Cable industry's VOD trial balloon challenged
NATO, UNIC warn of global impact of quick VOD releasesThe cable industry's recent trial balloon regarding quicker VOD releasing has gone down like a lead zeppelin.
Time Warner Cable has been hinting heavily that it wants studios to accelerate the release of movies to VOD, or so-called pay-per-view, platforms. But that and other recent signs of potential encroachment on the traditional theatrical window prompted sternly worded statements Wednesday from the National Association of Theatre Owners and its European equivalent.
The implicit message: Mess with exhibition, and there will be blowback of global proportions.
"We want to put an end to any more trial balloons of that sort," NATO spokesman Patrick Corcoran said.
NATO and the International Union of Cinemas (UNIC) noted that the FCC recently granted studios a regulatory waiver allowing them to block consumers' ability to use analog devices to record movies distributed digitally. The MPAA studio group requested the waiver specifically to allow the quicker release of movies through digital home-entertainment platforms.
But VOD and digital distribution aren't the only moves imposing on the traditional theatrical window. Exhibitors have been wary of possible acceleration in the release of movie DVDs, following decisions this year to hasten the disc release of Disney's "Alice in Wonderland" and Warner Bros.' "Clash of the Titans."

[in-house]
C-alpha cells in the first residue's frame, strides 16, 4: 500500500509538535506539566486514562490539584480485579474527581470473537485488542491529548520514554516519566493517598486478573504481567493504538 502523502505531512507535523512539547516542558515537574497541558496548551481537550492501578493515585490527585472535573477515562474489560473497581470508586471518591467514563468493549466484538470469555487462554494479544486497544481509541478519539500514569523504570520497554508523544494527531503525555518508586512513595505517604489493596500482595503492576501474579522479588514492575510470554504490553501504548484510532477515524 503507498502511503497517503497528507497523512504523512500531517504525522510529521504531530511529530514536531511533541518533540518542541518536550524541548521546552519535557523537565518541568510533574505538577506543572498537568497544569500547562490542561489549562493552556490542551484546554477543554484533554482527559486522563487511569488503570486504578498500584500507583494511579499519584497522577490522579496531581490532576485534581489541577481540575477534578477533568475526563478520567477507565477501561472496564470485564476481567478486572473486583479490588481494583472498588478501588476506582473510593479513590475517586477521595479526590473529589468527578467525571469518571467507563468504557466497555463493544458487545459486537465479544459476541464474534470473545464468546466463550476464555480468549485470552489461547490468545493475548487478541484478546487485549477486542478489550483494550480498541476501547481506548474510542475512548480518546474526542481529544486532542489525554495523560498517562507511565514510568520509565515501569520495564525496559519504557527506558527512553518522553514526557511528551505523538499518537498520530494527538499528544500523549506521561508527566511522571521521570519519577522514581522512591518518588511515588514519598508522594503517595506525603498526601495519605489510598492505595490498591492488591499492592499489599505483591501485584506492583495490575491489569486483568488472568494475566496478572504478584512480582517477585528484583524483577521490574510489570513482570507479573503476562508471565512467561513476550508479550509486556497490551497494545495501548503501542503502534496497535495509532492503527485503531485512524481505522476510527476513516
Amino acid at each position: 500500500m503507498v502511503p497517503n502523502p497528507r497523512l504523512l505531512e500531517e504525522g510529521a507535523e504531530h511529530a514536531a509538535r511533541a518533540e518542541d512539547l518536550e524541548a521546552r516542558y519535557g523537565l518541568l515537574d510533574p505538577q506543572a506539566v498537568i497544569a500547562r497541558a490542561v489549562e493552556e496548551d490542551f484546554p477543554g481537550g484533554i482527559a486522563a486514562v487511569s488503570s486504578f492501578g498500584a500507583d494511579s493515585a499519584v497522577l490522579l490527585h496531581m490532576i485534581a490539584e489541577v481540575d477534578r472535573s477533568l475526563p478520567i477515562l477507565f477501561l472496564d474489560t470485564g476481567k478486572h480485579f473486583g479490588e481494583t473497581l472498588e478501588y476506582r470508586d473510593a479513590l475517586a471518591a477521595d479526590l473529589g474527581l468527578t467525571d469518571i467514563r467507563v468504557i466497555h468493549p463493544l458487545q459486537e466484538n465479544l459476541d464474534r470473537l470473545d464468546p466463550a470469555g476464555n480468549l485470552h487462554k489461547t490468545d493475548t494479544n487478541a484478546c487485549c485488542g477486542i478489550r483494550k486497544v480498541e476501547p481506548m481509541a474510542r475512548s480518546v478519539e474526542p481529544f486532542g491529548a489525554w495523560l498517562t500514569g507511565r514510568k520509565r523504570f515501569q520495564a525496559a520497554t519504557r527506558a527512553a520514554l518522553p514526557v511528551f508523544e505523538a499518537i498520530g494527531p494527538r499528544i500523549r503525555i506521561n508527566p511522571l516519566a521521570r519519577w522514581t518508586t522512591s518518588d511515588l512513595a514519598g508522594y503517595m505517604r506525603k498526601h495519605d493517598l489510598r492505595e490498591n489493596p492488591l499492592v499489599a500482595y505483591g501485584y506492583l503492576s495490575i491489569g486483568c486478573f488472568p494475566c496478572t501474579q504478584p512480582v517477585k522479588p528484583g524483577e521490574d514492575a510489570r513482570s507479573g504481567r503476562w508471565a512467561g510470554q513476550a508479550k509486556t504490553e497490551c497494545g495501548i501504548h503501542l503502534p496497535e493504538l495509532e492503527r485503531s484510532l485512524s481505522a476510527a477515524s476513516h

Exhibitors have been irked further when Disney's Bob Iger and other studio toppers have popped up at investors conferences with comments about experimentation with distribution windows. NATO took out full-page ads in the Hollywood trade dailies Wednesday to blast studios for public posturing on the issue.
"Individual theater companies must and will make decisions about release-window changes in their own company's interest," NATO's ad read. "(But) public negotiation creates confusion and bad blood between partners. We are keenly aware of the irony in using the media to call for an end to negotiating through the media, but the point is no less valid. Recent trial balloons and public statements regarding possible windows and price points are harmful to the industry.
"Exhibitors cannot be blindsided by unusually short windows after they have already booked and begun playing a movie in their theaters," the trade group's ad continued. "Whatever changes the studios seek to make to their release-window models, it is absolutely essential that theater owners be fully involved."
Getting caught by surprise by studio moves to collapse theatrical windows can be particularly embarrassing for publicly traded exhibition companies. Shares in Regal, AMC, Cinemark and Carmike tend to take hits when investors are rattled by unforeseen developments.
UNIC said Wednesday that it "recognizes that attempts to develop new business models in the film industry are an inevitable feature of a dynamic sector."
But the Paris-based organization added, "Whether as a response to increasingly fragile DVD income or in an attempt to thwart piracy, such developments should occur at the expense of one part of the value chain that undoubtedly works: theatrical exhibition."
The MPAA had no immediate comment on the exhibition industry groups' statements.